About 34 people clustered in the building's first-floor hallway as auctioneer Aimee C. O'Neill, of O'Neill Enterprises in Forest Hill, stood on the wooden staircase and called for bids.
Among those attending were Bel Air Town Administrator Jesse Bane, Mayor Robert Reier, Economic Development Director Trish Heidenreich and County Councilman Jim McMahan, who represents the Bel Air area and attended elementary school in the building in the 1940s.
"Someone is going to have to be very creative with all the caveats attached," McMahan said, calling the property "a catch 22 all around," because of the rehab requirement, which he said might run $500,000 to $1 million, according to estimates he has heard.
"It's going to be interesting to see the next chapter from the 'lucky' bidder," he said.
O'Neill opened the bidding at $100,000, and then quickly dropped to $75,000 and then to $50,000 before the prospective buyers started offering bids in $1,000 increments.
The auction lasted for about 20 minutes, and the bidders, who had to post a $15,000 deposit to participate, eventually worked their way back up to the final offering of $101,000.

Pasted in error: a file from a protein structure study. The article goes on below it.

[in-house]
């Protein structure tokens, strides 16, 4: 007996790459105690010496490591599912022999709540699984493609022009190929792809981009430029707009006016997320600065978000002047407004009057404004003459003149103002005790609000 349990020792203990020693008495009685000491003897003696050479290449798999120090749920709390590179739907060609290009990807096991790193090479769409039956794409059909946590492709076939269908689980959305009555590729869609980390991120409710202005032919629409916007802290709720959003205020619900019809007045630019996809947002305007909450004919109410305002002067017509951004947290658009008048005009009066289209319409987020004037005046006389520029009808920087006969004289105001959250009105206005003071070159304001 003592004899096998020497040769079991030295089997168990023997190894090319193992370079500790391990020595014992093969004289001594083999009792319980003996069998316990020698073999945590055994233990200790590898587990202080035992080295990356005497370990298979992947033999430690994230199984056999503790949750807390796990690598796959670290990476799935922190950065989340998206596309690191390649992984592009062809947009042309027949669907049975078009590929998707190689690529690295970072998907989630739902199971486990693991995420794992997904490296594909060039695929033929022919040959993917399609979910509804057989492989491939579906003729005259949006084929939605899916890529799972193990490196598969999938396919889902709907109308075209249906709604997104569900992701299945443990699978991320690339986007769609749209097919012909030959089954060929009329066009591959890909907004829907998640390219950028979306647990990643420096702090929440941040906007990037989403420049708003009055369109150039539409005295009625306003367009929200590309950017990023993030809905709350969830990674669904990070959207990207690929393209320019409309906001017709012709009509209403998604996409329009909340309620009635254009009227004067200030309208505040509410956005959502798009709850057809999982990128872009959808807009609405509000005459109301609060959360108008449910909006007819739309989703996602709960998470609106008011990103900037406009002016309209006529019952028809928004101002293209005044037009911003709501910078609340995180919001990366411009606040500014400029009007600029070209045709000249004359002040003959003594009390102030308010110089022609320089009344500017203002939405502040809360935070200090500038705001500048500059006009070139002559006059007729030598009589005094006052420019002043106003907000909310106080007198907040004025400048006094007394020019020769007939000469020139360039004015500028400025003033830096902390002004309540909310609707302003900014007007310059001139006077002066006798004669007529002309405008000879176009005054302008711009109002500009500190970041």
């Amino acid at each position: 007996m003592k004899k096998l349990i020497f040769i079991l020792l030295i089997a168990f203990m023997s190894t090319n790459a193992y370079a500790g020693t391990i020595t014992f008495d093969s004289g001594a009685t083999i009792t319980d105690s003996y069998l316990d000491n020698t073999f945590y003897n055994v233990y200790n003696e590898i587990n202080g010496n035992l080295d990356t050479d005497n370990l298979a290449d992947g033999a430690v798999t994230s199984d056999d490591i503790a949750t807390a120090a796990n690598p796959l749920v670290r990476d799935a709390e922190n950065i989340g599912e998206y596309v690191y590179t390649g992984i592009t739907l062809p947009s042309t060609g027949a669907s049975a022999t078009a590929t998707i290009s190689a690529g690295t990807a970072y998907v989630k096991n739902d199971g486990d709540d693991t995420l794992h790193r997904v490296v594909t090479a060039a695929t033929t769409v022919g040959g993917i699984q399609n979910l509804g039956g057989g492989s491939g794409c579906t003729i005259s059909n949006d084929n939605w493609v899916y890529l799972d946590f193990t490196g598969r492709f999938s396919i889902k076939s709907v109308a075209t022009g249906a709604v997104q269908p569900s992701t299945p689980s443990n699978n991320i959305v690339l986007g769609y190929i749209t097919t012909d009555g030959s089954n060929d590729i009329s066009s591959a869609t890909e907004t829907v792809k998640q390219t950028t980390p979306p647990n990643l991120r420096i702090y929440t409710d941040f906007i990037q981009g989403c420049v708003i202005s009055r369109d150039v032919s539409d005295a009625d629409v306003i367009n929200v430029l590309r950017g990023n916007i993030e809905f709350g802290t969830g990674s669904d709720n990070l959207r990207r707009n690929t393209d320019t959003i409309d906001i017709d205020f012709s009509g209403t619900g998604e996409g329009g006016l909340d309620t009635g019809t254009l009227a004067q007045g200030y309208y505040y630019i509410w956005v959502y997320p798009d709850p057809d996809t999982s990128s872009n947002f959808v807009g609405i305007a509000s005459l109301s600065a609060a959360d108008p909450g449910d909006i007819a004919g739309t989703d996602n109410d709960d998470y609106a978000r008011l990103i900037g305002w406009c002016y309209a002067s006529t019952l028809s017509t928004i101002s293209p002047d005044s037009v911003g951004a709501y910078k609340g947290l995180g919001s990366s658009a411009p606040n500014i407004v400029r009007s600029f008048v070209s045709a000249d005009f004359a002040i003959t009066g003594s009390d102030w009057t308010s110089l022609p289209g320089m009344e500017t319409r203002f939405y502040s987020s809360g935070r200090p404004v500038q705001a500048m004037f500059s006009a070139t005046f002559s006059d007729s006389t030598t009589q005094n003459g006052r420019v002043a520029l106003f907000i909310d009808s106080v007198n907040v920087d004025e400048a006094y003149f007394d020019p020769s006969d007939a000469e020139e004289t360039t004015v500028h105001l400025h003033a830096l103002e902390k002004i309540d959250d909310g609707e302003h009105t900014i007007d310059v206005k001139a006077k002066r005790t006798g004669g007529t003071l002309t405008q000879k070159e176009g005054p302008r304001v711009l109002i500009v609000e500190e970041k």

"We could just go to $100,000 and skip all this," O'Neill joked as she coaxed incrementally higher bids out of the crowd.
O'Neill said later that the lower initial bids were accepted to allow the "natural process of competitive bidding" to advance.
"To truly motivate buyers, it has been my experience – and it's historically been proven – that the buyers demand an opportunity to set that price and start the bidding," she explained.
If the Board of Estimates does not approve the purchase price, O'Neill explained, the agreement of sale will be nullified, and Zoulis' $15,000 deposit will be returned. The county must then determine what will be done with the property.
The building has been boarded up since 2006, when HCPS moved to its current headquarters on South Hickory Avenue.